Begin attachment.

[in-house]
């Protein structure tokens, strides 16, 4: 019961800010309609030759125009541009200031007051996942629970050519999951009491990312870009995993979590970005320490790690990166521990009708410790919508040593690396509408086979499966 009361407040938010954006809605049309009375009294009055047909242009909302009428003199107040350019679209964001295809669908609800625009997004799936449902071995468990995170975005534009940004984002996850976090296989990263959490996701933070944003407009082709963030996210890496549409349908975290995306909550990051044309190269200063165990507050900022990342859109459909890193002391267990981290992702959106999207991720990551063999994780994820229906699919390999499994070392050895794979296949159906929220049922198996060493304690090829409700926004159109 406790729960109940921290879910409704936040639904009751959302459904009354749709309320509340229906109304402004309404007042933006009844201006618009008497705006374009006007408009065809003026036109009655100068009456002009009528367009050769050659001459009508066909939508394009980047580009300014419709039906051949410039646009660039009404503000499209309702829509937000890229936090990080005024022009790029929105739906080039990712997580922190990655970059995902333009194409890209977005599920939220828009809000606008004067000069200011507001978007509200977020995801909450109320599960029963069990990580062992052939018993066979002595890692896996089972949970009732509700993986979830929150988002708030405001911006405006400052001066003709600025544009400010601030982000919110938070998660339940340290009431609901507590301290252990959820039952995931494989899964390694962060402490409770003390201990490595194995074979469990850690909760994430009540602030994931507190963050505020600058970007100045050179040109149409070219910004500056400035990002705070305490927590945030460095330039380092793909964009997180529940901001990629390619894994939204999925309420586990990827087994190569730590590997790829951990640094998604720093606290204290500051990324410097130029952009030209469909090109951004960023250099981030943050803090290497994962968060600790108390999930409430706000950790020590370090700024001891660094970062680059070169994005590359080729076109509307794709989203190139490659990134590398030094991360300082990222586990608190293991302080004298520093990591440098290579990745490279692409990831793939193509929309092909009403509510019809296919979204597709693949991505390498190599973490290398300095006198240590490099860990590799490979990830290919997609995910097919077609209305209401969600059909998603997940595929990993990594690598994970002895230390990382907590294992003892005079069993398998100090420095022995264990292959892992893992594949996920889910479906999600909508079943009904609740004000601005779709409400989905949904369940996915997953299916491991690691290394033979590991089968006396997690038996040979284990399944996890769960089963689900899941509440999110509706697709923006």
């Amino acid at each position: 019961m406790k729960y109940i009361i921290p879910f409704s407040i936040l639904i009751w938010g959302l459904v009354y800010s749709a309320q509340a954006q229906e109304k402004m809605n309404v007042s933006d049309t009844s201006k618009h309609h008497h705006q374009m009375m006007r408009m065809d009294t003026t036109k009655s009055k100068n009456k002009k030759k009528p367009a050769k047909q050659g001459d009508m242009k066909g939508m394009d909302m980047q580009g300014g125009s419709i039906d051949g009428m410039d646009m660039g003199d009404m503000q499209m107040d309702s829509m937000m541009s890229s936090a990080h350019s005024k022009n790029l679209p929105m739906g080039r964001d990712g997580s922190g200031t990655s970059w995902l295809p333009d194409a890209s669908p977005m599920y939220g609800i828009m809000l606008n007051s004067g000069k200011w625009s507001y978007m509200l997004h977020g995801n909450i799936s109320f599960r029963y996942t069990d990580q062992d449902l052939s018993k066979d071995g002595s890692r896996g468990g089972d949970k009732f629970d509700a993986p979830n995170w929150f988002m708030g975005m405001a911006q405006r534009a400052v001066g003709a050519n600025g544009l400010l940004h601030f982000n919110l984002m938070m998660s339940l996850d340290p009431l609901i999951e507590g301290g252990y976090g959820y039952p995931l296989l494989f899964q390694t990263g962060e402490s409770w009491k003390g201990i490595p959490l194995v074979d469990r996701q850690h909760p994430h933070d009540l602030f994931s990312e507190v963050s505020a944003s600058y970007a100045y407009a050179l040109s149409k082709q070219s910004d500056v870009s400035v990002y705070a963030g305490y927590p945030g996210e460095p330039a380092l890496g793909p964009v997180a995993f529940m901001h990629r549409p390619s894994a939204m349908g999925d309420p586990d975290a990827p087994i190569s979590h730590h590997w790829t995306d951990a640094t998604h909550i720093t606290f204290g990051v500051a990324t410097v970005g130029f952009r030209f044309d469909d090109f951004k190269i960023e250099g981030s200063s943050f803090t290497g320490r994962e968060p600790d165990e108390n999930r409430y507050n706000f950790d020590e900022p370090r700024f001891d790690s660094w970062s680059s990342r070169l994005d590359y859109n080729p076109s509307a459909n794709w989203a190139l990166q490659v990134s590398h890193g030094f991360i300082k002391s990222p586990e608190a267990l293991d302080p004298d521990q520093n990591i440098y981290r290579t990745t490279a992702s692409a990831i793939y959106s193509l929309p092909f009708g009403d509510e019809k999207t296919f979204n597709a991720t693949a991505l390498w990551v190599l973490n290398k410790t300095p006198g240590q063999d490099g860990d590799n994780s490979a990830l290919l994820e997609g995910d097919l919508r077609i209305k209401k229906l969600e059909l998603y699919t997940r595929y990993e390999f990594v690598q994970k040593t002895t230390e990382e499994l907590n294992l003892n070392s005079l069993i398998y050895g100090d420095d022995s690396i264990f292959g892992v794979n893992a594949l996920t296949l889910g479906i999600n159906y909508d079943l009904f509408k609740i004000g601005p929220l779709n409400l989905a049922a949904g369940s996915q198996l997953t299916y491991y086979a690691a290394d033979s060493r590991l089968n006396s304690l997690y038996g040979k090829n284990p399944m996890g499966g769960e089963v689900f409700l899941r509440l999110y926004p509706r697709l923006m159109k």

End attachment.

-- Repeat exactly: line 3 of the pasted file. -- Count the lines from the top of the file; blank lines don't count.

């Amino acid at each position: 019961m406790k729960y109940i009361i921290p879910f409704s407040i936040l639904i009751w938010g959302l459904v009354y800010s749709a309320q509340a954006q229906e109304k402004m809605n309404v007042s933006d049309t009844s201006k618009h309609h008497h705006q374009m009375m006007r408009m065809d009294t003026t036109k009655s009055k100068n009456k002009k030759k009528p367009a050769k047909q050659g001459d009508m242009k066909g939508m394009d909302m980047q580009g300014g125009s419709i039906d051949g009428m410039d646009m660039g003199d009404m503000q499209m107040d309702s829509m937000m541009s890229s936090a990080h350019s005024k022009n790029l679209p929105m739906g080039r964001d990712g997580s922190g200031t990655s970059w995902l295809p333009d194409a890209s669908p977005m599920y939220g609800i828009m809000l606008n007051s004067g000069k200011w625009s507001y978007m509200l997004h977020g995801n909450i799936s109320f599960r029963y996942t069990d990580q062992d449902l052939s018993k066979d071995g002595s890692r896996g468990g089972d949970k009732f629970d509700a993986p979830n995170w929150f988002m708030g975005m405001a911006q405006r534009a400052v001066g003709a050519n600025g544009l400010l940004h601030f982000n919110l984002m938070m998660s339940l996850d340290p009431l609901i999951e507590g301290g252990y976090g959820y039952p995931l296989l494989f899964q390694t990263g962060e402490s409770w009491k003390g201990i490595p959490l194995v074979d469990r996701q850690h909760p994430h933070d009540l602030f994931s990312e507190v963050s505020a944003s600058y970007a100045y407009a050179l040109s149409k082709q070219s910004d500056v870009s400035v990002y705070a963030g305490y927590p945030g996210e460095p330039a380092l890496g793909p964009v997180a995993f529940m901001h990629r549409p390619s894994a939204m349908g999925d309420p586990d975290a990827p087994i190569s979590h730590h590997w790829t995306d951990a640094t998604h909550i720093t606290f204290g990051v500051a990324t410097v970005g130029f952009r030209f044309d469909d090109f951004k190269i960023e250099g981030s200063s943050f803090t290497g320490r994962e968060p600790d165990e108390n999930r409430y507050n706000f950790d020590e900022p370090r700024f001891d790690s660094w970062s680059s990342r070169l994005d590359y859109n080729p076109s509307a459909n794709w989203a190139l990166q490659v990134s590398h890193g030094f991360i300082k002391s990222p586990e608190a267990l293991d302080p004298d521990q520093n990591i440098y981290r290579t990745t490279a992702s692409a990831i793939y959106s193509l929309p092909f009708g009403d509510e019809k999207t296919f979204n597709a991720t693949a991505l390498w990551v190599l973490n290398k410790t300095p006198g240590q063999d490099g860990d590799n994780s490979a990830l290919l994820e997609g995910d097919l919508r077609i209305k209401k229906l969600e059909l998603y699919t997940r595929y990993e390999f990594v690598q994970k040593t002895t230390e990382e499994l907590n294992l003892n070392s005079l069993i398998y050895g100090d420095d022995s690396i264990f292959g892992v794979n893992a594949l996920t296949l889910g479906i999600n159906y909508d079943l009904f509408k609740i004000g601005p929220l779709n409400l989905a049922a949904g369940s996915q198996l997953t299916y491991y086979a690691a290394d033979s060493r590991l089968n006396s304690l997690y038996g040979k090829n284990p399944m996890g499966g769960e089963v689900f409700l899941r509440l999110y926004p509706r697709l923006m159109k």